In view of the higher PPT exemption, loss of revenue will be compensated by more tax revenue and employment created by encouraging new housing constructions and to assist Canadian citizens or permanent residents to buy their principal residence. Since few single detached houses in the Lower Mainland cost less than $750,000 nowadays, the new exemption of PPT could likely benefit only new condo and townhouse buyers in the Greater Vancouver region.

On another note, $355 million will be allocated to the BC Housing Management Commission over five years to support more than 2,000 new units of affordable housing for people with low-to-moderate incomes.

Waiving MSP premium on all children appears to be generous. However, the 4% increase in MSP rate on adults who do not qualify for premium assistance will generate a net gain in revenue of $77 millions. As political columnist Mr. Vaughn Palmer duly noted, this is a tax increase, not a tax relief.

According to the Budget, B.C. remains the only province in Canada with a triple-A credit rating from both Moody’s and Standard & Poor’s due to the province's low debt-to-GDP ratio. This will enable the B.C. Government to borrow at a lower interest rate. However, this could also encourage more government spending.

The Budget announced that a Commission on Tax Competitiveness will be set up to examine if current tax policy encourages business investment and growth, taking into account changes in the province’s economy. The examination will not consider the return of the harmonized sales tax (HST), obviously to avoid getting into political hot water.

The most disturbing spending is an additional allocation of $673 million over the next three years to the MCFD. Part of this increase ($217 million) is to implement recommendations in the first part of the Plecas report called "Decision Time". It is noteworthy to remark that the Plecas report only asked for an additional funding of $50 million in the fiscal year 2016/17 (page 56 under the heading of "Section 5.8 Financial implications"). We do not understand why the Budget gave more than 4 times over what the report seeks.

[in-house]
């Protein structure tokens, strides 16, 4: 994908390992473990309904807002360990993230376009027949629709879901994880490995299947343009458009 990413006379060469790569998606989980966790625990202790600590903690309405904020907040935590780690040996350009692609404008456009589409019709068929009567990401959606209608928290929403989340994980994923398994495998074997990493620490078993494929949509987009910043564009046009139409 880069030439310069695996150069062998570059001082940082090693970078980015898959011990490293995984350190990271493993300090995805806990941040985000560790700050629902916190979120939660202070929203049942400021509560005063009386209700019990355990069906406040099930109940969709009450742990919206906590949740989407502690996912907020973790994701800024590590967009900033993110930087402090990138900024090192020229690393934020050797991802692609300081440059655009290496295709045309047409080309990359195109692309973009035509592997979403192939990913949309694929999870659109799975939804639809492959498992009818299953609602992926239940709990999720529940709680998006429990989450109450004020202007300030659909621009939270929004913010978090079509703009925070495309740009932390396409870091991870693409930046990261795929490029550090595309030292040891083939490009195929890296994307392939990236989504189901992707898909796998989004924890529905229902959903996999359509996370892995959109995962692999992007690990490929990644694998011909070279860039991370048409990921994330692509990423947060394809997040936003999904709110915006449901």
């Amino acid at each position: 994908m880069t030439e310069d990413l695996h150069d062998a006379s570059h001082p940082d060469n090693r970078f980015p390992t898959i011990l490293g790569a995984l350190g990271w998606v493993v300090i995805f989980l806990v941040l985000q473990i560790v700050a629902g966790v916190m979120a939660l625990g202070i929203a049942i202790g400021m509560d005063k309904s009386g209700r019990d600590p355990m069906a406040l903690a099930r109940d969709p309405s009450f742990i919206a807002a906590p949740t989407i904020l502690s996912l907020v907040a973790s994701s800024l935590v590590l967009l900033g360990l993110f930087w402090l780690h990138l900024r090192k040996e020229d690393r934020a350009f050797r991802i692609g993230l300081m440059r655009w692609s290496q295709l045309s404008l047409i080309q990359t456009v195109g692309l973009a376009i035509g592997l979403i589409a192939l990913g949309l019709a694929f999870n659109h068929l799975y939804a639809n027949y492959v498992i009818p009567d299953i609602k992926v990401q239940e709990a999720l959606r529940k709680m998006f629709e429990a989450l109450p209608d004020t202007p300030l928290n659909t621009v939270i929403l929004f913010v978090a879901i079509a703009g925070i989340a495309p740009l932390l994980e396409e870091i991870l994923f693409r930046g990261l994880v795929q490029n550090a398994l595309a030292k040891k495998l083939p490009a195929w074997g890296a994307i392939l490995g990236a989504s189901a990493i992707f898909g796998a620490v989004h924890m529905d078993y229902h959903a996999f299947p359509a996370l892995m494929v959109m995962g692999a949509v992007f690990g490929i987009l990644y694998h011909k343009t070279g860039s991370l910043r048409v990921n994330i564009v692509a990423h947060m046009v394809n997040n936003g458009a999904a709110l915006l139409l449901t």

2015 is a year of annus horribilis for the controversial Ministry. Several high profile deaths of children in care (for instance Nick Lang and Alex Gervais) drew unwanted attention on the child protection industry. The most embarrassing and devastating incident is the unprecedented judgment from the Supreme Court of B.C. "J.P. v. British Columbia (Children and Family Development), 2015 BCSC 1216" in which child protection workers were found, first time in Canadian legal history, liable for misfeasance in public office, breach of fiduciary duty and breach of the standard of care. This decision provides a credible psychological deterrence to those who choose to abuse their power and casts doubt on their moral high ground. Needless to say, the child protection industry will vigorously appeal this court finding. Former bureaucrat and the creator of MCFD, Bob Plecas, was hired by the B.C. Government to conduct a review shortly after the judgment was handed down. As expected, his review recommended more funding to finance state-sponsored child removal. The MCFD turns out to be the biggest winner in this Budget. With assistance from various lobbying groups, the industry hits a jackpot after the Supreme Court of B.C. handed down a 341-page long scathing judgment. Child protection workers in question were promoted instead of being fired and criminally prosecuted. We leave it to the discretion of our readers to determine whether this absurd action defies principles of good governance.



[This page was added on 18 February 2016, last revised 21 February 2016.]